after signing the Anglo-Irish Treaty: "You had us dead beat. We could not have lasted another three weeks. When we were told of the offer of a truce we were astonished. We thought you must have gone mad". However he stated on the record that "there will be no compromise and no negotiations with any British Government until Ireland is recognised as an independent republic. The same effort that would get us Dominion Home Rule will get us a republic." At no time had the Dáil or the IRA asked for a conference or a truce.Deasy, Liam. ''Brother Against Brother'' However, the Dáil as a whole was less uncompromising. It decided to proceed to a peace conference, although it was ascertained in the preliminary stages that a fully independent republic would not be on the table and that the loss of some northeastern counties was a foregone conclusion.Phoenix, Eamonn. ''Michael Collins – The Northern Question 1916–22'', in. ''Michael Collins and the Making of the Irish State'', (Doherty & Keogh, editors) Many of the rebel forces on the ground first heard of the Truce when it was announced in the newspapers and this gave rise to the first fissures in nationalist unity, which had serious consequences later on. They felt they had not been included in consultations regarding its terms. De Valera was widely acknowledged as the most skillful negotiator on the Dáil government side and he participated in the initial parlays, agreeing the basis on which talks could begin. The first meetings were held in strict secrecy soon after the Custom House battle, with Andrew Cope representing Dublin Castle's British authorities. Later, de Valera travelled to London for the first official contact with Lloyd George. The two met one-on-one in a private meeting, the proceedings of which have never been revealed.Neligan, David. ''The Spy In the Castle'', London, Prendeville Publishing 1999 During this Truce period, de Valera sued for official designation as President of the Irish Republic and obtained it from the Dáil in August 1921, in place of the title which had previously been used of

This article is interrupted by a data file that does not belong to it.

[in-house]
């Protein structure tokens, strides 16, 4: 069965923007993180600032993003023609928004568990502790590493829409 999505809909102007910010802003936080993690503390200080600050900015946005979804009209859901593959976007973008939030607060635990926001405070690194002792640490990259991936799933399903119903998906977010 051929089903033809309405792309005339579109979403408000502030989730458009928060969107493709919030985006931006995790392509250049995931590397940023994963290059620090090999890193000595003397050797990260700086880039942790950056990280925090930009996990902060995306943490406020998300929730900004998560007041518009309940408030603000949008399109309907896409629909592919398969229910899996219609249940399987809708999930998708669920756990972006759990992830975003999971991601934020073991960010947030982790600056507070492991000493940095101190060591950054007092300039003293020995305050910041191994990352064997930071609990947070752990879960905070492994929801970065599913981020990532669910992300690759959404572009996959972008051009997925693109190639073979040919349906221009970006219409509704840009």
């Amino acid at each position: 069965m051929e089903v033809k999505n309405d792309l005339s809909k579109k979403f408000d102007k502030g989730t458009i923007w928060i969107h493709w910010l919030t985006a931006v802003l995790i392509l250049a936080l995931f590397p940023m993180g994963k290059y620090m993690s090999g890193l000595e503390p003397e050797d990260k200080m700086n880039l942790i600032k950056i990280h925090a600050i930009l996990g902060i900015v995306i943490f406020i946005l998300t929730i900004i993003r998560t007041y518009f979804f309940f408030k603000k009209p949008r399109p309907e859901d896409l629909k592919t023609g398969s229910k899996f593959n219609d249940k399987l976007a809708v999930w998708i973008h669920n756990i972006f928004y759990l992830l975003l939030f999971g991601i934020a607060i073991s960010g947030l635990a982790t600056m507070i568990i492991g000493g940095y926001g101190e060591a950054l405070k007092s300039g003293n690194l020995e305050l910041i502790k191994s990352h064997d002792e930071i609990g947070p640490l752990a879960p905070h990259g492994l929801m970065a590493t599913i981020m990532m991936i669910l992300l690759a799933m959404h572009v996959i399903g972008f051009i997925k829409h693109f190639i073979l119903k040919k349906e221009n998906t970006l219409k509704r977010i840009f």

President of Dáil Éireann The president of Dáil Éireann ( ga, Príomh aire ), later also president of the Irish Republic, was the leader of the revolutionary A revolutionary is a person who either participates in, or advocates a revolution In political scien ...